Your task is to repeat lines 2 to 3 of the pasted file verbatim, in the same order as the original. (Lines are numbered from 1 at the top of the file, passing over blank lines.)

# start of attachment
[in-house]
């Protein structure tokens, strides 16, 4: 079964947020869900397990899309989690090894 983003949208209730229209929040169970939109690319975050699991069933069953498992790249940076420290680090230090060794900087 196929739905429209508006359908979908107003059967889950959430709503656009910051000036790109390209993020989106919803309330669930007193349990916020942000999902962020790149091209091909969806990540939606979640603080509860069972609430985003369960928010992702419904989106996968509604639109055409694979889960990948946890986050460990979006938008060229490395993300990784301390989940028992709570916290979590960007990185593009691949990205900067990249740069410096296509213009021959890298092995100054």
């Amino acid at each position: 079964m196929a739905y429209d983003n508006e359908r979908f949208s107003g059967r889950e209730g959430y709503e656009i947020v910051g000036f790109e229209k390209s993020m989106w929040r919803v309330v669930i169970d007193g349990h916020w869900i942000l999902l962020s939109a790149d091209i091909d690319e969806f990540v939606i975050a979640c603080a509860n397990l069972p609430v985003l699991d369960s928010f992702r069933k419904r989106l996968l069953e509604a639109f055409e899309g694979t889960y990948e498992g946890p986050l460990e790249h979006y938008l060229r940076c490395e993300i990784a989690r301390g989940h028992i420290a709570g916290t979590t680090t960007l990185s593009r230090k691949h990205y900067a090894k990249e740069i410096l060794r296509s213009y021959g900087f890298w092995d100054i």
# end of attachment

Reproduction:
């Protein structure tokens, strides 16, 4: 079964947020869900397990899309989690090894 983003949208209730229209929040169970939109690319975050699991069933069953498992790249940076420290680090230090060794900087 196929739905429209508006359908979908107003059967889950959430709503656009910051000036790109390209993020989106919803309330669930007193349990916020942000999902962020790149091209091909969806990540939606979640603080509860069972609430985003369960928010992702419904989106996968509604639109055409694979889960990948946890986050460990979006938008060229490395993300990784301390989940028992709570916290979590960007990185593009691949990205900067990249740069410096296509213009021959890298092995100054």
């Amino acid at each position: 079964m196929a739905y429209d983003n508006e359908r979908f949208s107003g059967r889950e209730g959430y709503e656009i947020v910051g000036f790109e229209k390209s993020m989106w929040r919803v309330v669930i169970d007193g349990h916020w869900i942000l999902l962020s939109a790149d091209i091909d690319e969806f990540v939606i975050a979640c603080a509860n397990l069972p609430v985003l699991d369960s928010f992702r069933k419904r989106l996968l069953e509604a639109f055409e899309g694979t889960y990948e498992g946890p986050l460990e790249h979006y938008l060229r940076c490395e993300i990784a989690r301390g989940h028992i420290a709570g916290t979590t680090t960007l990185s593009r230090k691949h990205y900067a090894k990249e740069i410096l060794r296509s213009y021959g900087f890298w092995d100054i």